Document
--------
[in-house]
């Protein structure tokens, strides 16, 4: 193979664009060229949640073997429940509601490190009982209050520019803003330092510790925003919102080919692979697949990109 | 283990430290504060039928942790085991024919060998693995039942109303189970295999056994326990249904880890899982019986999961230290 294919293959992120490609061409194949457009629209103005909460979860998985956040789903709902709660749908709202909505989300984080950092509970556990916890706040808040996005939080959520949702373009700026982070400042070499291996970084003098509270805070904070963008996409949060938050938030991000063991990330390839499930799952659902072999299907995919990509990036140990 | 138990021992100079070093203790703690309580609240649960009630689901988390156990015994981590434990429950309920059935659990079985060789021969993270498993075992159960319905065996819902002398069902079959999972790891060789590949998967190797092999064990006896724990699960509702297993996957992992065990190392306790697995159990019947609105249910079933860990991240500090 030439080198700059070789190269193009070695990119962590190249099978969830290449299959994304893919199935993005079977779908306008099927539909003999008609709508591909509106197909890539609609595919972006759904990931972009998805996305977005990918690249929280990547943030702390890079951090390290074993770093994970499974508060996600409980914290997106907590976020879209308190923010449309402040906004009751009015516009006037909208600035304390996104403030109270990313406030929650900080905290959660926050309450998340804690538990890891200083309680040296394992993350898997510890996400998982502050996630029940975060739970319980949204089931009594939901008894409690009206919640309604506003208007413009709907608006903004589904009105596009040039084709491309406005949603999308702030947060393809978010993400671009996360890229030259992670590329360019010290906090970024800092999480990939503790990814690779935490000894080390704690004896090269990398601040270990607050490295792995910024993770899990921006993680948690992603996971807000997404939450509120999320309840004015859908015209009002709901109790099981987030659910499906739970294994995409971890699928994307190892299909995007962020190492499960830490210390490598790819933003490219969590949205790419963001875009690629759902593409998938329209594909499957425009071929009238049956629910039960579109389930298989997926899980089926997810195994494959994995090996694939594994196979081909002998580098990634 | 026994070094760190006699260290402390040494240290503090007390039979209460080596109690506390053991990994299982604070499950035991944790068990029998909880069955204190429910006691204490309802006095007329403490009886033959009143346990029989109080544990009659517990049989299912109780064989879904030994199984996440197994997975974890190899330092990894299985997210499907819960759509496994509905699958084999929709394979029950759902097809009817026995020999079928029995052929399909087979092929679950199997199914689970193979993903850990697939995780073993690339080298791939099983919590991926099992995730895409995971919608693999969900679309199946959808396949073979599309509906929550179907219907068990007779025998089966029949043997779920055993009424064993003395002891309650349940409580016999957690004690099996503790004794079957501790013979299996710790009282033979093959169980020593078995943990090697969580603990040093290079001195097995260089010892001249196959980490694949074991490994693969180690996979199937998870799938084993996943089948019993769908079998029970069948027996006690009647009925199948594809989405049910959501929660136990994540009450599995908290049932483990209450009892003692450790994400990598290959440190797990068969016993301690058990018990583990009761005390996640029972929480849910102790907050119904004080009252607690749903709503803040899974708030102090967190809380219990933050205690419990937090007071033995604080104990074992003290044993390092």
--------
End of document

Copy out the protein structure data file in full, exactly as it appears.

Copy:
[in-house]
């Protein structure tokens, strides 16, 4: 193979664009060229949640073997429940509601490190009982209050520019803003330092510790925003919102080919692979697949990109 | 283990430290504060039928942790085991024919060998693995039942109303189970295999056994326990249904880890899982019986999961230290 294919293959992120490609061409194949457009629209103005909460979860998985956040789903709902709660749908709202909505989300984080950092509970556990916890706040808040996005939080959520949702373009700026982070400042070499291996970084003098509270805070904070963008996409949060938050938030991000063991990330390839499930799952659902072999299907995919990509990036140990 | 138990021992100079070093203790703690309580609240649960009630689901988390156990015994981590434990429950309920059935659990079985060789021969993270498993075992159960319905065996819902002398069902079959999972790891060789590949998967190797092999064990006896724990699960509702297993996957992992065990190392306790697995159990019947609105249910079933860990991240500090 030439080198700059070789190269193009070695990119962590190249099978969830290449299959994304893919199935993005079977779908306008099927539909003999008609709508591909509106197909890539609609595919972006759904990931972009998805996305977005990918690249929280990547943030702390890079951090390290074993770093994970499974508060996600409980914290997106907590976020879209308190923010449309402040906004009751009015516009006037909208600035304390996104403030109270990313406030929650900080905290959660926050309450998340804690538990890891200083309680040296394992993350898997510890996400998982502050996630029940975060739970319980949204089931009594939901008894409690009206919640309604506003208007413009709907608006903004589904009105596009040039084709491309406005949603999308702030947060393809978010993400671009996360890229030259992670590329360019010290906090970024800092999480990939503790990814690779935490000894080390704690004896090269990398601040270990607050490295792995910024993770899990921006993680948690992603996971807000997404939450509120999320309840004015859908015209009002709901109790099981987030659910499906739970294994995409971890699928994307190892299909995007962020190492499960830490210390490598790819933003490219969590949205790419963001875009690629759902593409998938329209594909499957425009071929009238049956629910039960579109389930298989997926899980089926997810195994494959994995090996694939594994196979081909002998580098990634 | 026994070094760190006699260290402390040494240290503090007390039979209460080596109690506390053991990994299982604070499950035991944790068990029998909880069955204190429910006691204490309802006095007329403490009886033959009143346990029989109080544990009659517990049989299912109780064989879904030994199984996440197994997975974890190899330092990894299985997210499907819960759509496994509905699958084999929709394979029950759902097809009817026995020999079928029995052929399909087979092929679950199997199914689970193979993903850990697939995780073993690339080298791939099983919590991926099992995730895409995971919608693999969900679309199946959808396949073979599309509906929550179907219907068990007779025998089966029949043997779920055993009424064993003395002891309650349940409580016999957690004690099996503790004794079957501790013979299996710790009282033979093959169980020593078995943990090697969580603990040093290079001195097995260089010892001249196959980490694949074991490994693969180690996979199937998870799938084993996943089948019993769908079998029970069948027996006690009647009925199948594809989405049910959501929660136990994540009450599995908290049932483990209450009892003692450790994400990598290959440190797990068969016993301690058990018990583990009761005390996640029972929480849910102790907050119904004080009252607690749903709503803040899974708030102090967190809380219990933050205690419990937090007071033995604080104990074992003290044993390092």